Malaysia: Halal food index growing at fast pace

Halal food index growing at fast pace and likely to overtake Dow Jones Islamic Index

KUALA LUMPUR: The world’s first halal food index, the Socially Acceptable Market Investments (SAMI) Halal Food, is anticipated to grow even faster than the Dow Jones Islamic Index (DJII) in terms of size, branding and spin-off products.

This index is championed by Thomson Reuters Global head of Islamic Finance & OIC Countries Rushdi Siddiqui in cooperation with Ideal Ratings. It is backed by Thomson Reuters and supported by the World Halal Forum (WHF).

The SAMI Halal Food index and its sister index, the SAMI Halal Participation Index, were launched during the WHF yesterday. Rushdi had also championed the DJII in 1999.

Rushdi Siddiqui says halal is not just about certification

“Looking at how the Dow Jones Islamic Index has grown, I foresee the SAMI index to become a globally recognised index even faster than the DJII. Here, its easier to connect with the investors. Halal is not just about certification. It involves the whole production chain from farm to fork. Even with a big sell-off in markets, the investor still needs to consume. The SAMI index is a consumer non-cyclical sector,” said Rushdi.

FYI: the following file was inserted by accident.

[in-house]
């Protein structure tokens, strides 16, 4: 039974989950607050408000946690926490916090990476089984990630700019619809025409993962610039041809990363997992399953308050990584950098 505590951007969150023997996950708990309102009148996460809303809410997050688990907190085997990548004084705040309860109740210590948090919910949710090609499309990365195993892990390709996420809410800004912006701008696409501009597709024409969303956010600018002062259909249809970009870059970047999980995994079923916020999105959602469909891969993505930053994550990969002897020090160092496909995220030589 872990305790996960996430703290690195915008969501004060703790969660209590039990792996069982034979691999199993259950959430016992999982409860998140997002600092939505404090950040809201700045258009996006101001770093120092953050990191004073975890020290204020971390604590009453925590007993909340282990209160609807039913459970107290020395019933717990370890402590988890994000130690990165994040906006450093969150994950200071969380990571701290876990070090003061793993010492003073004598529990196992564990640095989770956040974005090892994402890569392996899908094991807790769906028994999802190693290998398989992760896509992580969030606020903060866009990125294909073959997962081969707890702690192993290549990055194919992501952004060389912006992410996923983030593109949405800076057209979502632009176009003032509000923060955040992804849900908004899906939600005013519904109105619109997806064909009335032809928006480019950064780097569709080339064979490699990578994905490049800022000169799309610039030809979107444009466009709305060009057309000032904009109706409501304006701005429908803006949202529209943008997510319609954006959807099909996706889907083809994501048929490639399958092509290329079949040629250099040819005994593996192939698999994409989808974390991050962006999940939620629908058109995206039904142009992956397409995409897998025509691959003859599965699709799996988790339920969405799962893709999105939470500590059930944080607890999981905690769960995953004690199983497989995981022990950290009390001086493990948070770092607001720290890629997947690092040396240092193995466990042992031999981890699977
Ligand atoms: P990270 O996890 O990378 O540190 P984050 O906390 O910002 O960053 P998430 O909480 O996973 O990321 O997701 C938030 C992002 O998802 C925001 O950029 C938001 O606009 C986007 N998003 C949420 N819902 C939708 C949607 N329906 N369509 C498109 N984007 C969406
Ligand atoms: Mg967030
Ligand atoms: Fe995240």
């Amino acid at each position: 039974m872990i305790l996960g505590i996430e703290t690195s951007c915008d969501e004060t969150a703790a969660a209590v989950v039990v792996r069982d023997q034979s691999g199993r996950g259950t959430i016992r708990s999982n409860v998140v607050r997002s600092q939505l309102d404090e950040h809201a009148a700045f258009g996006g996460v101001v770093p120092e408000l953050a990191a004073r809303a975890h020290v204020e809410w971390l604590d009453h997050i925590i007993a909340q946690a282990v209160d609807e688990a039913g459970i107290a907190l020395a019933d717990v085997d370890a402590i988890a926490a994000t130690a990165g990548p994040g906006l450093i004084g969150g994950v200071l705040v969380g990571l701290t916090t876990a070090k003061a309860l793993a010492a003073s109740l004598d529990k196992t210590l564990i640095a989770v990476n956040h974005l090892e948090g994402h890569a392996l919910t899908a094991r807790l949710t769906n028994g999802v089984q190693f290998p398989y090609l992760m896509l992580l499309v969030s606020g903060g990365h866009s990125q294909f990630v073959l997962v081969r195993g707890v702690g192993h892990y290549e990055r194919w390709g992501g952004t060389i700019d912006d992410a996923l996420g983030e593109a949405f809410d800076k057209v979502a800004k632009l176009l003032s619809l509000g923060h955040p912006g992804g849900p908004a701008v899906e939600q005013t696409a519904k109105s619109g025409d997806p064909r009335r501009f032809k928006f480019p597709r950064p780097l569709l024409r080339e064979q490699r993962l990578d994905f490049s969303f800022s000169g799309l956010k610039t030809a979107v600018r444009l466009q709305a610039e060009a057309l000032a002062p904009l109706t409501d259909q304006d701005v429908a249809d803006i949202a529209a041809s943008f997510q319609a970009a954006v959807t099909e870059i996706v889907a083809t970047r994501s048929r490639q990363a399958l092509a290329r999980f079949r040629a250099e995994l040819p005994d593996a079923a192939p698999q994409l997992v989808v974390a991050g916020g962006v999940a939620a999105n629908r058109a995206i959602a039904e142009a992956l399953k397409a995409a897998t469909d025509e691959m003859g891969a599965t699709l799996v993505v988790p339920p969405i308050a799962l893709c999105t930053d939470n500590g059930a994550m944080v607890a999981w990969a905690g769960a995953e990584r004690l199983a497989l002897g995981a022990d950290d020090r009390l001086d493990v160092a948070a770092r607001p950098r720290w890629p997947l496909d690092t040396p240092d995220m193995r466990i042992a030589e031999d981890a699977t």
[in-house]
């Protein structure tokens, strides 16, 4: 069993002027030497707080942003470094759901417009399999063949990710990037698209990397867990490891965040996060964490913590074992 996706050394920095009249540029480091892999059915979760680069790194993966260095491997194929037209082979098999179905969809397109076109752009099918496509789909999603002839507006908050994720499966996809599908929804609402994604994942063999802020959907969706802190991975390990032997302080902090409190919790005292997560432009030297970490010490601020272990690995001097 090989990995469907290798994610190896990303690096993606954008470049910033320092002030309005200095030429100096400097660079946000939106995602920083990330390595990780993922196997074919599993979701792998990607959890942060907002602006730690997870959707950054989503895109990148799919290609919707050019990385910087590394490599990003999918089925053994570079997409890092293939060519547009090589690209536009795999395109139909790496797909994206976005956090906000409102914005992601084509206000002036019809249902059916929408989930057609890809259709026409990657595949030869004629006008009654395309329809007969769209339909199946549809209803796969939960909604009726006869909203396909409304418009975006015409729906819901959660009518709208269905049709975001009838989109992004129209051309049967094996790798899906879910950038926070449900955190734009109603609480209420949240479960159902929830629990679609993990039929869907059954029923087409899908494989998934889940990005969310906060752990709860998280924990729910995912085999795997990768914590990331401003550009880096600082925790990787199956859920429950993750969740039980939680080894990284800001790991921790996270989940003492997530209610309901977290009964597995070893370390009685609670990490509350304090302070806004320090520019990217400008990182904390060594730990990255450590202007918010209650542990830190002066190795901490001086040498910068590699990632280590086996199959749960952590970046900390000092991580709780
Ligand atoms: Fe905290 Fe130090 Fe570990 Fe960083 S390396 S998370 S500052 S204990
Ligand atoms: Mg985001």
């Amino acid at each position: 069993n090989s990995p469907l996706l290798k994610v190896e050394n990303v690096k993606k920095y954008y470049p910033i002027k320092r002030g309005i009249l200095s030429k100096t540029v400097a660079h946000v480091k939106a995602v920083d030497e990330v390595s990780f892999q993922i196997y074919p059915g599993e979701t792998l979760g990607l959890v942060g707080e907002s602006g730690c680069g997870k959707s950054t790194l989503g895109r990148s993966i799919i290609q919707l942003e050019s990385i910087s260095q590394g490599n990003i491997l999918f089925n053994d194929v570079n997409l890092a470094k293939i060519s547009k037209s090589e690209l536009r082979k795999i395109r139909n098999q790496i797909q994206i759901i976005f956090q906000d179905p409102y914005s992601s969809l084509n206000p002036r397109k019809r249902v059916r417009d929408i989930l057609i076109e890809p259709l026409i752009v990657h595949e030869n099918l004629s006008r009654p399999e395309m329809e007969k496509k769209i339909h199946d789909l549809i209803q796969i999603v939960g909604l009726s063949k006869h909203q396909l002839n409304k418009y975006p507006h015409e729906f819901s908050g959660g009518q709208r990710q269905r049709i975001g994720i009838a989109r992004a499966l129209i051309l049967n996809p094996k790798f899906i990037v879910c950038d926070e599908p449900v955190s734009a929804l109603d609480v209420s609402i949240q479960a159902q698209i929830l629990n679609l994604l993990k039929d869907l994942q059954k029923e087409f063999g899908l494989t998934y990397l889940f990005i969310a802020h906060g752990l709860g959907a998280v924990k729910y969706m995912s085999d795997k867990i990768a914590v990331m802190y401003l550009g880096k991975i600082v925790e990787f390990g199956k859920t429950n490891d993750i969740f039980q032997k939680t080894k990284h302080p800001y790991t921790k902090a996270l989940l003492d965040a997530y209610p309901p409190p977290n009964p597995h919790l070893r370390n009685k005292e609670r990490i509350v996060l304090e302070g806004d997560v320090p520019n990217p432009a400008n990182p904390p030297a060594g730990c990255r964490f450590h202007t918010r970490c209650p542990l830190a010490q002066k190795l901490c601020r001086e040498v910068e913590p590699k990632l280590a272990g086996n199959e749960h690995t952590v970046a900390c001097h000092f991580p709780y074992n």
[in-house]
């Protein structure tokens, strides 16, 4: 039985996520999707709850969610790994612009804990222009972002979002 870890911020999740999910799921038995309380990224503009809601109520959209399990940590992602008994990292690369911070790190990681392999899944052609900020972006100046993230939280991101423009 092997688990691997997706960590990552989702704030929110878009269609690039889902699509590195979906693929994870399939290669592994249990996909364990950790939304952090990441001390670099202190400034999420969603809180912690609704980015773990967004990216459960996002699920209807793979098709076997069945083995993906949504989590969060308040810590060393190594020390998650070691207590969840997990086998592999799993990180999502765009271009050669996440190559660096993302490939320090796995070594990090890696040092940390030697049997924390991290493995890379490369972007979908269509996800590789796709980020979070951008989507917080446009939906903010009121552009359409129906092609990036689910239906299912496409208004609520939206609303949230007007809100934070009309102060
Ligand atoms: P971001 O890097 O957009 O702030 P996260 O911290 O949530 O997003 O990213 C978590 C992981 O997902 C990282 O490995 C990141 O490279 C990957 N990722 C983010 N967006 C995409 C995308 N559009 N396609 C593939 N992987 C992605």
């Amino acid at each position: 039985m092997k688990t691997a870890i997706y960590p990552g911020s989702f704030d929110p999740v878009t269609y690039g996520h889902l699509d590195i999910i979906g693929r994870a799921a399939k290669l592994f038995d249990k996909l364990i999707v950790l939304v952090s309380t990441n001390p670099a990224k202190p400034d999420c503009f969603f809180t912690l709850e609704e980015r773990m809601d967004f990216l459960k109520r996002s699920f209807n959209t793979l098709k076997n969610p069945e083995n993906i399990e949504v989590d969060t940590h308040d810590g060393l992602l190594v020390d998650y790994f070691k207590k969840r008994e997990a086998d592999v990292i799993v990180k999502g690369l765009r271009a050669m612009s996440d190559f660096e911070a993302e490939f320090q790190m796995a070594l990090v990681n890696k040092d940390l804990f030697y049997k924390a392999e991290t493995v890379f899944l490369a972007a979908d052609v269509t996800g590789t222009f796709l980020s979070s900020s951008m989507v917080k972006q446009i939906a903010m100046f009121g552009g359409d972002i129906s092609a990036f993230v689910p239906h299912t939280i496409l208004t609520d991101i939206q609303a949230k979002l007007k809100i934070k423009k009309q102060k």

Containing over 200 stocks from six sectors with a market capitalisation of US$114bil, 95 of these stocks are from Malaysia.

The biggest Malaysian stocks on the SAMI index are Sime Darby Bhd, Nestle (M) Bhd and Genting Plantations Bhd.

To date, the SAMI index has outperformed several leading global food indexes from March 2010 to March 2011 by 20%, according to IdealRatings.

The SAMI index has initially confined the criteria to those companies from Muslim countries and it will consider including companies from OECD countries including Britain, the United States, Canada, Brazil, France, the Netherlands and others,” said IdealRatings chief executive officer Mohamed Donia.

Rushdi expected more developments to the SAMI index including getting more companies as members and more institutions issuing products as a spin-off of the index.

He said the fact that so many stocks in the SAMI index were chosen from Malaysia put another feather in the country’s cap.

“It would be good if Malaysia Inc would seed a fund off this index,” said Rushdi.